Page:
Hole of Horcum

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Hole of Horcum
Hole of Horcum.jpg
Hole of Horcum from the North with flowering heather in the foreground, August 2017
Map showing the location of Hole of Horcum
Map showing the location of Hole of Horcum
Location in North Yorkshire
LocationNorth Yorkshire, England, UK
OS gridSE845935
Coordinates54°19′53″N 0°42′04″W / 54.331266°N 0.701168°W / 54.331266; -0.701168Coordinates: 54°19′53″N 0°42′04″W / 54.331266°N 0.701168°W / 54.331266; -0.701168

The Hole of Horcum is a section of the valley of the Levisham Beck, upstream of Levisham and Lockton, in the Tabular Hills of the North York Moors National Park in northern England. The hollow is 400 feet (120 m) deep and approximately 34 mile (1.2 km) across. A "Devil's Punchbowl" type feature, local legend has it that the amphitheatre was formed when Wade the Giant scooped up a handful of earth to throw at his wife during an argument.[1][2]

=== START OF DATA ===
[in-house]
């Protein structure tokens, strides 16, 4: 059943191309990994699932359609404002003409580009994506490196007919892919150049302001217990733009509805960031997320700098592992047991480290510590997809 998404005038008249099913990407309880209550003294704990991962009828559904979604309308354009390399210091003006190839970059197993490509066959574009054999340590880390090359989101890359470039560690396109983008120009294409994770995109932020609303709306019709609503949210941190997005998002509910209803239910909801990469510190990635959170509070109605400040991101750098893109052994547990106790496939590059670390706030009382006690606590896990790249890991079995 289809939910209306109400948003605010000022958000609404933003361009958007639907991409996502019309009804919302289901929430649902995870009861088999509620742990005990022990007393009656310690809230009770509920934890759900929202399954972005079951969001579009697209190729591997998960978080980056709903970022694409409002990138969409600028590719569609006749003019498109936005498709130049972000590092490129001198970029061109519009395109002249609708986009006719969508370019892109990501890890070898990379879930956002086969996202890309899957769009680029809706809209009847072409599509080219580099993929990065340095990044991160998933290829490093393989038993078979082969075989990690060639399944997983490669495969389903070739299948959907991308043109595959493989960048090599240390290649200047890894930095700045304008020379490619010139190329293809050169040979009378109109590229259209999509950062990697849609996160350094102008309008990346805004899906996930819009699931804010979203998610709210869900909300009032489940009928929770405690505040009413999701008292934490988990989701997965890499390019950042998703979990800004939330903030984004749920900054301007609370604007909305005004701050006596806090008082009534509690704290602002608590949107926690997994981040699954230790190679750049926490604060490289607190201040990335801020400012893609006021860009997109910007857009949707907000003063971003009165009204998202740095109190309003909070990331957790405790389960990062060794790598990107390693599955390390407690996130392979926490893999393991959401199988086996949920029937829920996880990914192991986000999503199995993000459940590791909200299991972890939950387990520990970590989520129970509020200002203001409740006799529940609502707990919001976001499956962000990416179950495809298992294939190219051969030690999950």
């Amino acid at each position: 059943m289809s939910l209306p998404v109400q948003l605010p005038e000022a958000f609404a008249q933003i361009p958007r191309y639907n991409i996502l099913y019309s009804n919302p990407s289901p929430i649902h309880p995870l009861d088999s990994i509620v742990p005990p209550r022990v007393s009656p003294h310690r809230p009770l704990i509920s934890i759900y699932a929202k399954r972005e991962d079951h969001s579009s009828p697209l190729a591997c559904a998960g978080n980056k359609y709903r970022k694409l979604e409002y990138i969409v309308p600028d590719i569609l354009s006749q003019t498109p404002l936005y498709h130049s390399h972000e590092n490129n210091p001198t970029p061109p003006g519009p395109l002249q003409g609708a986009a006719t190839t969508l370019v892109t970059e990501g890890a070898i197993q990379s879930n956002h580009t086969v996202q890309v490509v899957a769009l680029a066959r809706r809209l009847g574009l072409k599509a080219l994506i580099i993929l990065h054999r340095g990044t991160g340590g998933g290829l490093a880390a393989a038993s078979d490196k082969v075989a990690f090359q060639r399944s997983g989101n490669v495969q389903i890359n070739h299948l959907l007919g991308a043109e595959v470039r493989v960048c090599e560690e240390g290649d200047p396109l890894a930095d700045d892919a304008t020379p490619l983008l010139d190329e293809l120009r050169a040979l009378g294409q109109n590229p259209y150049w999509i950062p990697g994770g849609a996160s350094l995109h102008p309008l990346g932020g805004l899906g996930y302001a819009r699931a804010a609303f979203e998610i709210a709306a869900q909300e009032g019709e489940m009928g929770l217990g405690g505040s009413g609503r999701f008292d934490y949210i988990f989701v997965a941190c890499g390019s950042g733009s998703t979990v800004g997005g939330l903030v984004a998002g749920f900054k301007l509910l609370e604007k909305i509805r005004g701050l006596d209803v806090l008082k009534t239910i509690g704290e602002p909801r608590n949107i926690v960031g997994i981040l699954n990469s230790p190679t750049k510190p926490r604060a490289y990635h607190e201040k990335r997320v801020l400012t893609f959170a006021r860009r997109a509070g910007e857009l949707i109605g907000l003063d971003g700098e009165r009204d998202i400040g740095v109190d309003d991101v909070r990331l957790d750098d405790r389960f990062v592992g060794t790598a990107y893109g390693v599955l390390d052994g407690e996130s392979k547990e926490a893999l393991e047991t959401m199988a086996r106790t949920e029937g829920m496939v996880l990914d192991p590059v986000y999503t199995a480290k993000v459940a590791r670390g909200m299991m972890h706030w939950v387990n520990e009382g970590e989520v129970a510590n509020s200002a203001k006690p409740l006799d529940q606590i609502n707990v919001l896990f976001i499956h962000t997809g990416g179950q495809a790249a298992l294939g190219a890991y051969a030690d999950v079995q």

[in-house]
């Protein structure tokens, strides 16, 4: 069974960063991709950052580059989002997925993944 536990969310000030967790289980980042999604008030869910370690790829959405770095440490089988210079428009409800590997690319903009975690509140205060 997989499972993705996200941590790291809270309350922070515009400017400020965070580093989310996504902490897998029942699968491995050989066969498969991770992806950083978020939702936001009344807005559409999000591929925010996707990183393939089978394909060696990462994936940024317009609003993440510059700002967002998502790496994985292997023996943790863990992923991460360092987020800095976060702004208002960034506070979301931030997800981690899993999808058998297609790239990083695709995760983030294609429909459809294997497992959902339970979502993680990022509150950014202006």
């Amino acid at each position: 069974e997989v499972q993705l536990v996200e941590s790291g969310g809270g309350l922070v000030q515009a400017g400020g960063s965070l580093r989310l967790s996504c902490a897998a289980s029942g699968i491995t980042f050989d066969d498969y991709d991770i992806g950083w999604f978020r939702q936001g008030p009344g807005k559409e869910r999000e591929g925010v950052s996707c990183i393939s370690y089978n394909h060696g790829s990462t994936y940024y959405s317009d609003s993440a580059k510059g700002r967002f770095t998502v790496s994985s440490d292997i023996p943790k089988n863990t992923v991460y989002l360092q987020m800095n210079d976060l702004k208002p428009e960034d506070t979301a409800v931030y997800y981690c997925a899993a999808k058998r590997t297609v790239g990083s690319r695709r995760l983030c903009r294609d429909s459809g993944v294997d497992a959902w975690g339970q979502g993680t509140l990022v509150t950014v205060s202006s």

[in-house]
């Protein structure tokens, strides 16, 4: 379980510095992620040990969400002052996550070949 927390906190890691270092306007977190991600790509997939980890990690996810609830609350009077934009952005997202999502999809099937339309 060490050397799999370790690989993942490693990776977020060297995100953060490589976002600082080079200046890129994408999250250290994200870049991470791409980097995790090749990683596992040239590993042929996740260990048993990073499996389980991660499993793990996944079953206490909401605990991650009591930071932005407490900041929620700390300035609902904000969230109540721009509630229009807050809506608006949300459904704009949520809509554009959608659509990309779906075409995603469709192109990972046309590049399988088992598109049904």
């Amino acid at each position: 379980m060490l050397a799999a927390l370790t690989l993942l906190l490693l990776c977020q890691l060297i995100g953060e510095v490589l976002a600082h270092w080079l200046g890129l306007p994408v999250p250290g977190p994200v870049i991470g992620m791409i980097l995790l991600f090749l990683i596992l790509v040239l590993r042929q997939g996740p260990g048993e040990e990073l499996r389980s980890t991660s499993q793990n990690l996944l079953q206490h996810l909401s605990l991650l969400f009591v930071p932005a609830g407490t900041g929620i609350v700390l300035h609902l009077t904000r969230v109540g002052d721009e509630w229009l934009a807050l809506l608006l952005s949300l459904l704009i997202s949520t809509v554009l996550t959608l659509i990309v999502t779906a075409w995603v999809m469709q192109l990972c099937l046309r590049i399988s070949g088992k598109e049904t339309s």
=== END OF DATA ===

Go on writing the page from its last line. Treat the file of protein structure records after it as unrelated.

The Hole was actually created by a process called spring-sapping, where water welling up from the hillside gradually undermined the slopes above, eating the rocks away grain by grain. Over thousands of years, a once narrow valley widened and deepened into an enormous cauldron – and the process still continues today.[1]

Panoramic view[edit]

A panorama of Hole of Horcum in early evening light, looking West.

References[edit]

  1. ^ a b "Levisham Moor and the Hole of Horcum". North York Moors National Park.
  2. ^ "The hero's hole, Hole of Horcum, North Yorkshire". The Guardian. 10 June 2009.